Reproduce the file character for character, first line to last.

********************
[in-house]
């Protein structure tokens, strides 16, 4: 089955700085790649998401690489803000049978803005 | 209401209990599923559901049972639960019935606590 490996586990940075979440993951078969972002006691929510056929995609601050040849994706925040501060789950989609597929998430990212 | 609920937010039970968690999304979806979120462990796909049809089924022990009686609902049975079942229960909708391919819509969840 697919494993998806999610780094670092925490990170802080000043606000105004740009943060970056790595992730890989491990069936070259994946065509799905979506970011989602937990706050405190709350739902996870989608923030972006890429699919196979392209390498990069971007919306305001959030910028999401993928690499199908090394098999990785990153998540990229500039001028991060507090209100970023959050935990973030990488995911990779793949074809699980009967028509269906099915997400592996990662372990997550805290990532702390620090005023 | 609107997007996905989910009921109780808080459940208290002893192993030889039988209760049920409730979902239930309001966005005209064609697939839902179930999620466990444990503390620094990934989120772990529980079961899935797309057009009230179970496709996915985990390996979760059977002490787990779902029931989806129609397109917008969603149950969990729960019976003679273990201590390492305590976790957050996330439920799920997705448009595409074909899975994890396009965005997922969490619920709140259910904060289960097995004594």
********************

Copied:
[in-house]
């Protein structure tokens, strides 16, 4: 089955700085790649998401690489803000049978803005 | 209401209990599923559901049972639960019935606590 490996586990940075979440993951078969972002006691929510056929995609601050040849994706925040501060789950989609597929998430990212 | 609920937010039970968690999304979806979120462990796909049809089924022990009686609902049975079942229960909708391919819509969840 697919494993998806999610780094670092925490990170802080000043606000105004740009943060970056790595992730890989491990069936070259994946065509799905979506970011989602937990706050405190709350739902996870989608923030972006890429699919196979392209390498990069971007919306305001959030910028999401993928690499199908090394098999990785990153998540990229500039001028991060507090209100970023959050935990973030990488995911990779793949074809699980009967028509269906099915997400592996990662372990997550805290990532702390620090005023 | 609107997007996905989910009921109780808080459940208290002893192993030889039988209760049920409730979902239930309001966005005209064609697939839902179930999620466990444990503390620094990934989120772990529980079961899935797309057009009230179970496709996915985990390996979760059977002490787990779902029931989806129609397109917008969603149950969990729960019976003679273990201590390492305590976790957050996330439920799920997705448009595409074909899975994890396009965005997922969490619920709140259910904060289960097995004594």